The late 19th century was an unprecedented period in the history of art, a time when the pictorial reality of earlier generations was gradually replaced with the subjective and symbolic. Although artists moved increasingly towards abstract and experimental styles, fabric continued to play a pivotal role in the practices of many, allowing room to play not just with the formal properties of pattern, surface, texture and colour, but also with the emotional and spiritual symbolism of drapery, nodding towards the religious iconography of earlier Medieval and Renaissance times.
One of the most influential and long-lasting movements to emerge from the mid to late 19th century was the British Pre-Raphaelite Brotherhood, whose ideas rippled down through the generations until well into the following century, shaping the Arts and Crafts and Art Nouveau styles to follow. Fabric was an atmospheric, theatrical device in the art of the Pre-Raphaelites, allowing them to conjure up Medieval and biblical stories with loose, flowing drapes, indulgent embroidery and sumptuous, jewel toned clothing. John William Waterhouse’s iconic painting The Lady of Shalott, 1888 captures this Pre-Raphaelite spirit, clothing his tragic, ill-fated fictional heroine in flowing white clothing as ghostly as her pale skin, while the Medieval quilts that line her boat fall decadently into the murky water below as if foretelling her death to come.
The Pre-Raphaelite emphasis on nature, pattern and ornamentation came to have a profound influence on Art Nouveau style of the later 19th century, with its sweeping ‘whiplash’ curves and intricately ornate floral motifs. British illustrator Aubrey Beardsley might be seen as a bridge between the Pre-Raphaelites and Art Nouveau, taking the former closer to the latter with his highly stylised black and white illustrations, featuring women adorned in the most fabulously indulgent costumes that are positively dripping with erotic danger and beauty. The block print The Black Cape, 1894 is a prime example, illustrating the Salome of Oscar Wilde’s famous play engulfed by the enormous, swirling drama of her jet-black clothing, peppered with sparkling white jewels and encrusted gemstones.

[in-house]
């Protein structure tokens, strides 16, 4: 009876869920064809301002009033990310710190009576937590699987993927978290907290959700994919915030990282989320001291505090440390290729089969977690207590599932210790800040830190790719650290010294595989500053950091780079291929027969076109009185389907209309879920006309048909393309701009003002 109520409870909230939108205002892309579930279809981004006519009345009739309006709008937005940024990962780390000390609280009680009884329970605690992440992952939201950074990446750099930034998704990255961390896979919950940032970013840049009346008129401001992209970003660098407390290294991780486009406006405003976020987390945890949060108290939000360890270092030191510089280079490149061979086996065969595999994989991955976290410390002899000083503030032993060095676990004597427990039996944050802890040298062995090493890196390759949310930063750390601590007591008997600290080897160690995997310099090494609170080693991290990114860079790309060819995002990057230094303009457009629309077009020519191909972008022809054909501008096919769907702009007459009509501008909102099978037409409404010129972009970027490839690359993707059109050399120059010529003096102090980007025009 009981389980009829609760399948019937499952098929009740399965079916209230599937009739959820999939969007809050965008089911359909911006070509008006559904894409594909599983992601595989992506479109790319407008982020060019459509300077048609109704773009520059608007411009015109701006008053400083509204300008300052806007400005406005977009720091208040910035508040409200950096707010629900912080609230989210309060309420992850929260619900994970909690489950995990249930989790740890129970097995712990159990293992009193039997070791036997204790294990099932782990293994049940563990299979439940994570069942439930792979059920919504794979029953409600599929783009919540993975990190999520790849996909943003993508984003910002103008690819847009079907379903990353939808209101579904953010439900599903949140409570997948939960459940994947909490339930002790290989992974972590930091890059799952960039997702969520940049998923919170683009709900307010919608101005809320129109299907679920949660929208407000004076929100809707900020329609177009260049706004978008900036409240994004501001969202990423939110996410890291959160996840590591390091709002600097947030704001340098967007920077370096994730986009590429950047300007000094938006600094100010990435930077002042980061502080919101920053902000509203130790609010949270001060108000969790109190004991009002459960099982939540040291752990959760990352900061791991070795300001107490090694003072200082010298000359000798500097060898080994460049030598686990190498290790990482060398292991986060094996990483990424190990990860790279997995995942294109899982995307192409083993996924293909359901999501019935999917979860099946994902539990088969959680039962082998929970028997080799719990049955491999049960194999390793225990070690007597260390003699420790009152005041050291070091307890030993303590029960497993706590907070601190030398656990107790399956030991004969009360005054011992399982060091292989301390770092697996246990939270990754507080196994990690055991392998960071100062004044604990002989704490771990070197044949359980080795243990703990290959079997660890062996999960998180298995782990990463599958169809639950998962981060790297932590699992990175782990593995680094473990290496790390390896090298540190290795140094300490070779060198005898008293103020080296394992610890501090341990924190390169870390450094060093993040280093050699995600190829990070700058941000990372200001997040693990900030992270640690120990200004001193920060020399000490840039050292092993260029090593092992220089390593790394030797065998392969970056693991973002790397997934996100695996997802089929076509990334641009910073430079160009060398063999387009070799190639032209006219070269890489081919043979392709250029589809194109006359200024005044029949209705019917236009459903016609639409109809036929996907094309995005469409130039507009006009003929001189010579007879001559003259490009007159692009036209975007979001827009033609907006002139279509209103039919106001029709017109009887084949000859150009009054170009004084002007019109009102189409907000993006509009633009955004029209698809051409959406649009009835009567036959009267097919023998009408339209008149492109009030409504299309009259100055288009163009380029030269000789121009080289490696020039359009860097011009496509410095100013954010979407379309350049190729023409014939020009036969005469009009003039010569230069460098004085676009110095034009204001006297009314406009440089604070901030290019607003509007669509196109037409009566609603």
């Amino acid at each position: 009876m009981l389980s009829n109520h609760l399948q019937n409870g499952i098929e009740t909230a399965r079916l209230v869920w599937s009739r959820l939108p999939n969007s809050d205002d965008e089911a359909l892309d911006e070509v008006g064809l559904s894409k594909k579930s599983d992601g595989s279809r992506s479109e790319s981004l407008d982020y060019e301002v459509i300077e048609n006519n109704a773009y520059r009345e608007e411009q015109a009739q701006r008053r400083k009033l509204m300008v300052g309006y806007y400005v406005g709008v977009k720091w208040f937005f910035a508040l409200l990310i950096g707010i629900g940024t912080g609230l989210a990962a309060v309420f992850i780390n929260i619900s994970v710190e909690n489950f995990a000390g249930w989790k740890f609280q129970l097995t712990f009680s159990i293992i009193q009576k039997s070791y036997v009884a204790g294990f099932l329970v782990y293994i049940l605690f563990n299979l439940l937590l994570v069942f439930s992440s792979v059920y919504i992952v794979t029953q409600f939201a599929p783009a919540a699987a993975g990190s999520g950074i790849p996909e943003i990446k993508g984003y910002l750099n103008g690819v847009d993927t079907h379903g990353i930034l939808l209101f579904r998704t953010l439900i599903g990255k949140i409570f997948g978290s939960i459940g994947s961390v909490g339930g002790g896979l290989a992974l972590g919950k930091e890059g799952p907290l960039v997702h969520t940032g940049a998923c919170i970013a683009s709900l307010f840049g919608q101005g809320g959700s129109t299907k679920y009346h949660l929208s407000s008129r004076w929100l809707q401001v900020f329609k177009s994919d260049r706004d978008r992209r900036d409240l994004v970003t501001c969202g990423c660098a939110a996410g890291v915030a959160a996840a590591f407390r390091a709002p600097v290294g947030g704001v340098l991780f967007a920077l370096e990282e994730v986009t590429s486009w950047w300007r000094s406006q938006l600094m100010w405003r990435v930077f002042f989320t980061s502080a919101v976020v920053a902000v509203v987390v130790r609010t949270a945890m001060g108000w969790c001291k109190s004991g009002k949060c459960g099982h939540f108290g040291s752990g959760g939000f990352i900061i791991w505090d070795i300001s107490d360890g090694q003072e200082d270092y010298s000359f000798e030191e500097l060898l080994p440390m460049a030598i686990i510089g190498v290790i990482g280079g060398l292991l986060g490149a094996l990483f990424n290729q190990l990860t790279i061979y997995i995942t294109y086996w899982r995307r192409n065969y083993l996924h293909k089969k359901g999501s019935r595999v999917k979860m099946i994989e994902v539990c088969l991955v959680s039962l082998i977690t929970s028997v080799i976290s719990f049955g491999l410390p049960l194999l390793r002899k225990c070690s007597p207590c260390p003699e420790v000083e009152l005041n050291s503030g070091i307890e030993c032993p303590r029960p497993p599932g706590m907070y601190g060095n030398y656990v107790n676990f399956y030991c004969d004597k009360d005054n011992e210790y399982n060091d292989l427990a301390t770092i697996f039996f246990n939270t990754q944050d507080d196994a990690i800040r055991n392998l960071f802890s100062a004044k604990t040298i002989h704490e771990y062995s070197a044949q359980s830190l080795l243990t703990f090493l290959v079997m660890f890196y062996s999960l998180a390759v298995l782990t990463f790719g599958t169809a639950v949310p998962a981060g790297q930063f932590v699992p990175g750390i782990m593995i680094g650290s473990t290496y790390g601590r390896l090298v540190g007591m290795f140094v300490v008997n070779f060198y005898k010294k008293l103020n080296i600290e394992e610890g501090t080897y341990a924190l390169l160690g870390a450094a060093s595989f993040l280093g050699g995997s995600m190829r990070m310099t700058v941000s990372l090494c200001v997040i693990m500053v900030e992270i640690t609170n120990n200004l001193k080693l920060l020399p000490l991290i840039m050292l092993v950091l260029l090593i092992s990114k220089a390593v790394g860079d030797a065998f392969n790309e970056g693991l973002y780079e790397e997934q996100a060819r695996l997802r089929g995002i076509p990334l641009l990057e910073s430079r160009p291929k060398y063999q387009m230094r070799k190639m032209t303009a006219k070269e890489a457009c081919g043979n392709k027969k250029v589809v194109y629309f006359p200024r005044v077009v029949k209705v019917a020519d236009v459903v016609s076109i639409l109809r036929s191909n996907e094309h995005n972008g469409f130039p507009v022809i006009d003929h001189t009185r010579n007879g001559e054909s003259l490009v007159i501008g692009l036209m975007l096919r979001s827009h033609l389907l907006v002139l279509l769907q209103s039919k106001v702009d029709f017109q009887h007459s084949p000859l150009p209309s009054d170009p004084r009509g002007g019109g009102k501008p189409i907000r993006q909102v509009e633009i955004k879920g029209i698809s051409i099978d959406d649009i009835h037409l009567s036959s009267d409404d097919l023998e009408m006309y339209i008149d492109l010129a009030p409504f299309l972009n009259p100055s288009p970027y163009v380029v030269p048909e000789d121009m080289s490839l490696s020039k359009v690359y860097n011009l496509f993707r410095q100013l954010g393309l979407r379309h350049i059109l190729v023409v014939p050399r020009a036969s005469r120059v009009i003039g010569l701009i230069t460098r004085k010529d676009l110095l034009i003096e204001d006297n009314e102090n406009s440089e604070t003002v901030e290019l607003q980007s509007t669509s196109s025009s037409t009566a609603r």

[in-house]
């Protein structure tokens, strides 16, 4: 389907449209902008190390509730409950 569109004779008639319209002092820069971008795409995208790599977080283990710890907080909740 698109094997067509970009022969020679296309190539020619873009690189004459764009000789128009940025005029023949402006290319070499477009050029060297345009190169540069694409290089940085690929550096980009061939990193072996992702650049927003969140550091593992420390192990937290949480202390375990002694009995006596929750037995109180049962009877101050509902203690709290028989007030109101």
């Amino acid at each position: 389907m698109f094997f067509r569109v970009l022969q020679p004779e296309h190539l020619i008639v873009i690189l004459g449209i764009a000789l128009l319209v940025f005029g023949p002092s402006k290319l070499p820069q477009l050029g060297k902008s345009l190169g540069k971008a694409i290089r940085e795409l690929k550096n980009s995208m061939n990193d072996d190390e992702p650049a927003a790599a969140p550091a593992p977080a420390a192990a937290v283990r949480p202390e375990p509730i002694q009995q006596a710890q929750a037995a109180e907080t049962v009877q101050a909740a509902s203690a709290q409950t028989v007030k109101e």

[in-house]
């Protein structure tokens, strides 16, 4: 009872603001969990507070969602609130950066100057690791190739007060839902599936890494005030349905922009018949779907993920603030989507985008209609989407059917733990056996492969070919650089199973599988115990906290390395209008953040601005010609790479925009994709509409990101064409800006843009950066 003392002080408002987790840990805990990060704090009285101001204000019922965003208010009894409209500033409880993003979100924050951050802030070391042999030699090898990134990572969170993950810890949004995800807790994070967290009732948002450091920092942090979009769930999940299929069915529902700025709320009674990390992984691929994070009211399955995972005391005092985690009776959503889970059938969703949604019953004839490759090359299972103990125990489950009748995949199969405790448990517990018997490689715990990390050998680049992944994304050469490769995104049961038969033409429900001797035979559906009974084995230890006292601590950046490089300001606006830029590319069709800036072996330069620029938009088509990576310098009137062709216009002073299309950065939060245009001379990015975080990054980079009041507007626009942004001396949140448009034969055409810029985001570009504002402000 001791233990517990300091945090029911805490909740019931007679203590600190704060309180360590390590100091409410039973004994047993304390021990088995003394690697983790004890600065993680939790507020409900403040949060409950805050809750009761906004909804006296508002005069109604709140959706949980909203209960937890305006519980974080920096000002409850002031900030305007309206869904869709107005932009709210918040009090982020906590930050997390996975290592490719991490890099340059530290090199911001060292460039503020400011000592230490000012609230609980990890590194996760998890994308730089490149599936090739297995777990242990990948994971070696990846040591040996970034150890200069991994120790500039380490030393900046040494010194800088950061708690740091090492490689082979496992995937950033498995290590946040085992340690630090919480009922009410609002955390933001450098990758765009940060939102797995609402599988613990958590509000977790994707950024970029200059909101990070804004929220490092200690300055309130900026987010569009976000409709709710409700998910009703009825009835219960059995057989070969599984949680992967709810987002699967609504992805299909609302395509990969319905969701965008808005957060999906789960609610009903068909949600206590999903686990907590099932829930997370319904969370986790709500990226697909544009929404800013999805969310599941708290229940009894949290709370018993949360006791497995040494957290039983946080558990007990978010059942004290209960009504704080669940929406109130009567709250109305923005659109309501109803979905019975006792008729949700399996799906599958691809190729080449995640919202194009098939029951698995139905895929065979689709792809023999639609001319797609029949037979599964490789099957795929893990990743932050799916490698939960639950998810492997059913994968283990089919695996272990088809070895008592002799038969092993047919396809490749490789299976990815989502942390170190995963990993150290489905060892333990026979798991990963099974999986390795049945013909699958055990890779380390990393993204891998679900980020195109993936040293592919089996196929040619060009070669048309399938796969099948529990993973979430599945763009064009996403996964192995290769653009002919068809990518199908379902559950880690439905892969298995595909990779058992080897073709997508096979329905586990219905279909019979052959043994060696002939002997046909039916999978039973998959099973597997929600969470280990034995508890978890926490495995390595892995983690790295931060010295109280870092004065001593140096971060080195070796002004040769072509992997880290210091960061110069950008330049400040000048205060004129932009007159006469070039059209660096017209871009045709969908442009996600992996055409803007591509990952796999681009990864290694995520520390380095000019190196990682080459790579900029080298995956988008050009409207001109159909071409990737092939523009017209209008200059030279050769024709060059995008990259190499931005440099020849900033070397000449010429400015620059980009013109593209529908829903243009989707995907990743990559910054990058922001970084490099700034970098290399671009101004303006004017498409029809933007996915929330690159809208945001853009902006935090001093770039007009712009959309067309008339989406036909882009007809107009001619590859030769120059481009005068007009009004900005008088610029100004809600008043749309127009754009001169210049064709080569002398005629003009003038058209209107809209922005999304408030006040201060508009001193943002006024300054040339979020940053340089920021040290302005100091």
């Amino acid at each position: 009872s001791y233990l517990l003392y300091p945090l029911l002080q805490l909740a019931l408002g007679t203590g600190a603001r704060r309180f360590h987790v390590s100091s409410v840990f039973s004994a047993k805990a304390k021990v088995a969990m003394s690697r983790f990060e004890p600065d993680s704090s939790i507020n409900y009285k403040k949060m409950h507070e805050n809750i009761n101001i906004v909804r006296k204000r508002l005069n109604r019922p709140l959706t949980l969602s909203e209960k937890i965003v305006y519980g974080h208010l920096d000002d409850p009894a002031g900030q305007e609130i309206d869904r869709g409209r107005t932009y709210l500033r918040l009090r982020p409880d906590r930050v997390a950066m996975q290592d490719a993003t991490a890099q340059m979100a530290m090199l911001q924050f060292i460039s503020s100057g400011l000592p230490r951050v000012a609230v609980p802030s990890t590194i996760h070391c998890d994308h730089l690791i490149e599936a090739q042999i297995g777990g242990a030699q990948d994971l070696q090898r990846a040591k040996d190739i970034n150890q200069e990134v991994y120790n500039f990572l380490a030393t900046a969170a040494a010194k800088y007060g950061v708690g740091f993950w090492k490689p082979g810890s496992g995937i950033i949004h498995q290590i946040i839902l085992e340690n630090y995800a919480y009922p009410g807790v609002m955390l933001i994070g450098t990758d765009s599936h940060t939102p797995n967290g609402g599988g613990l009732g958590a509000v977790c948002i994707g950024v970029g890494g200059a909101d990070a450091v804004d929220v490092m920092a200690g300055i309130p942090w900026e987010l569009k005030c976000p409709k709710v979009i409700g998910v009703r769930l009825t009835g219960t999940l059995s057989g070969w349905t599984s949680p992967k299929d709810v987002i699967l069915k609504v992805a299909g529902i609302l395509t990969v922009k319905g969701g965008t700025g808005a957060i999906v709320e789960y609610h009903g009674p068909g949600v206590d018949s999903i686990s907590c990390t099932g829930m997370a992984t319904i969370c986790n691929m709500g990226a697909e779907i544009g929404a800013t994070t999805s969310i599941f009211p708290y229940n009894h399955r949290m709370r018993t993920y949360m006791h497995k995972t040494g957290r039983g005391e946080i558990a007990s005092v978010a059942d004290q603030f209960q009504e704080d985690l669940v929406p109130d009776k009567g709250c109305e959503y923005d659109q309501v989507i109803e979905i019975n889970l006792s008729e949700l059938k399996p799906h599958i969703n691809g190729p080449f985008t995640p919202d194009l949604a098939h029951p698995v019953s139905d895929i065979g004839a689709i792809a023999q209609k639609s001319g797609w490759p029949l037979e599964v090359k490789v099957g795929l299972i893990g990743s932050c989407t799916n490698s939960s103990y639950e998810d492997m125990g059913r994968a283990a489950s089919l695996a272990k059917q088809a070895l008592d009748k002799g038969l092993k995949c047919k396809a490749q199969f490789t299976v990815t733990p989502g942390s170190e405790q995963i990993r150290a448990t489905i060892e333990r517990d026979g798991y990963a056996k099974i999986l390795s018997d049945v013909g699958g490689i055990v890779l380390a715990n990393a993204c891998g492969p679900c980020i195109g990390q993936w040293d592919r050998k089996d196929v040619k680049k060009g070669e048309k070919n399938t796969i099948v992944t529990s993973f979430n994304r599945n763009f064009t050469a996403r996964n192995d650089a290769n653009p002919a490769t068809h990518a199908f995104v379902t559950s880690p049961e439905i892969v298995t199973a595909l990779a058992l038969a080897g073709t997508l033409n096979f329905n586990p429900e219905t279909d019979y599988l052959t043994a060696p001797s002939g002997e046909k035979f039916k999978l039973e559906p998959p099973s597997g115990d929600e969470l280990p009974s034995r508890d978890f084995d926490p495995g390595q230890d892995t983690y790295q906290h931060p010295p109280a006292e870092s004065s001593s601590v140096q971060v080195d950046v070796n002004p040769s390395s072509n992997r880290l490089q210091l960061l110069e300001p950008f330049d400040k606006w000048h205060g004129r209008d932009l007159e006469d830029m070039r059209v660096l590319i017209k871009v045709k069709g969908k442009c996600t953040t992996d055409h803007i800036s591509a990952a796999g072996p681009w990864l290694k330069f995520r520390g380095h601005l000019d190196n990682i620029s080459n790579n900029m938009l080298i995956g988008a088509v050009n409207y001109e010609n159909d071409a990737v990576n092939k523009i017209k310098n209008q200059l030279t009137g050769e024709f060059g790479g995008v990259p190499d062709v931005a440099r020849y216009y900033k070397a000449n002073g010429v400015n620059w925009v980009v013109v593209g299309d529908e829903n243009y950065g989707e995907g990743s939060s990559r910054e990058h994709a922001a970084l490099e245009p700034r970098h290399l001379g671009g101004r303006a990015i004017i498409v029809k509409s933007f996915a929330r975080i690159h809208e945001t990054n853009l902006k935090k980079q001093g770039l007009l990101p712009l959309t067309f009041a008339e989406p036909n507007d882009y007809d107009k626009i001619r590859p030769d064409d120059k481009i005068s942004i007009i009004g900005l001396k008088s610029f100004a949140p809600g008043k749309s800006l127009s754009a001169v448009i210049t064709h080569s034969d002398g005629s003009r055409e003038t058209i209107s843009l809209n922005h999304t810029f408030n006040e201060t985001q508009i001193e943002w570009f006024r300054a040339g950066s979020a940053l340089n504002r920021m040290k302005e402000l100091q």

French Art Nouveau painter Toulouse Lautrec shared with Beardsley a fascination of dynamism of sinuous shapes and lines, as well as a penchant for the darker side of life. He is perhaps best known for his paintings of the Moulin Rouge cabaret in Paris, capturing the enticing and sometimes sinister allure of the Parisian nightclub from a fly-on-the-wall view perspective, with swiftly drawn ruffled skirts and collars, corseted waists, feathered hats, and flashes of vivid colour, as seen in At the Moulin Rouge, 1891-2.
The Austrian Symbolist and Art Nouveau painter Gustav Klimt carried this emphasis on decorative pattern a stage further, emphasising the incredible symbolic possibilities of surface and texture with richly decorated canvases that take on a semi-precious quality, much like the gilded religious icons of the past. His world-renowned painting The Kiss, 1908 is a glorious tribute to the heightened emotional state of love, as a man and woman embrace under a luminescent, intricately adorned gold blanket painted with real gold leaf that sparkles with dazzling radiance in the light, engulfing their serene bodies into its midst.
The young Austrian artist Egon Schiele was a former pupil of Klimt, learning much from his mentor about the emotive and symbolic properties of aesthetic decoration. Like Klimt, Schiele made many portraits throughout his short-lived career, but in contrast with Klimt, Schiele’s subjects have a self-conscious intensity, meeting our eyes with theirs as if aware they are being watched, a state that reflected the increased understanding of human psychology at the time. Clothing and fabric also played a role in intensifying the emotional state of his subjects, adding greater depth to their character with varying colours, patterns and brushstrokes. Portrait of Edith, The Artist’s Wife, 1915 is a tribute to Schiele’s wife Edith, posing in a self-conscious and awkward manner with limbs held straight and upright, an attitude reflected in her stiff, starched clothing. Yet it is her dress which takes centre stage, dazzling our eyes with its seductive rows and rows of mesmerising candy stripes, hinting at unseen aspects of Edith’s character lurking beneath the façade.